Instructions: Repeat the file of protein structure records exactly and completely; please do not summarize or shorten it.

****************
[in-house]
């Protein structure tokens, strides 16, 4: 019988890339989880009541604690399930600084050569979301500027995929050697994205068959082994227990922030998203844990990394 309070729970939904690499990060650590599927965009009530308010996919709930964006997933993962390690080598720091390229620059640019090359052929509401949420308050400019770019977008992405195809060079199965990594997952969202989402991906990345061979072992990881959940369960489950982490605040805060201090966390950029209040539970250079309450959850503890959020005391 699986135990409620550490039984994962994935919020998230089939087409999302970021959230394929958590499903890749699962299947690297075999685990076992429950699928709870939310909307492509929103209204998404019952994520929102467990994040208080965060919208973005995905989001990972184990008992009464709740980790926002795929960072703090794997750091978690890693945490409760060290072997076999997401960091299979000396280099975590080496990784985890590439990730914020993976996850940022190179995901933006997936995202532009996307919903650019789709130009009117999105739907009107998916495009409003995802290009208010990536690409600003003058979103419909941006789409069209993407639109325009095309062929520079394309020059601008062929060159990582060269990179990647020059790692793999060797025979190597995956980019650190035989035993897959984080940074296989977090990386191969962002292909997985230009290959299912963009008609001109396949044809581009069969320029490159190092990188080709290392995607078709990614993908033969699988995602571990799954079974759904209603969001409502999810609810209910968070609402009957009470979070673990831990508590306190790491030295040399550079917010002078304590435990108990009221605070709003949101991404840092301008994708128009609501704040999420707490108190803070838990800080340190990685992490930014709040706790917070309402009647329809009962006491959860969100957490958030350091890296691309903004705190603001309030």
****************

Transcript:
[in-house]
């Protein structure tokens, strides 16, 4: 019988890339989880009541604690399930600084050569979301500027995929050697994205068959082994227990922030998203844990990394 309070729970939904690499990060650590599927965009009530308010996919709930964006997933993962390690080598720091390229620059640019090359052929509401949420308050400019770019977008992405195809060079199965990594997952969202989402991906990345061979072992990881959940369960489950982490605040805060201090966390950029209040539970250079309450959850503890959020005391 699986135990409620550490039984994962994935919020998230089939087409999302970021959230394929958590499903890749699962299947690297075999685990076992429950699928709870939310909307492509929103209204998404019952994520929102467990994040208080965060919208973005995905989001990972184990008992009464709740980790926002795929960072703090794997750091978690890693945490409760060290072997076999997401960091299979000396280099975590080496990784985890590439990730914020993976996850940022190179995901933006997936995202532009996307919903650019789709130009009117999105739907009107998916495009409003995802290009208010990536690409600003003058979103419909941006789409069209993407639109325009095309062929520079394309020059601008062929060159990582060269990179990647020059790692793999060797025979190597995956980019650190035989035993897959984080940074296989977090990386191969962002292909997985230009290959299912963009008609001109396949044809581009069969320029490159190092990188080709290392995607078709990614993908033969699988995602571990799954079974759904209603969001409502999810609810209910968070609402009957009470979070673990831990508590306190790491030295040399550079917010002078304590435990108990009221605070709003949101991404840092301008994708128009609501704040999420707490108190803070838990800080340190990685992490930014709040706790917070309402009647329809009962006491959860969100957490958030350091890296691309903004705190603001309030």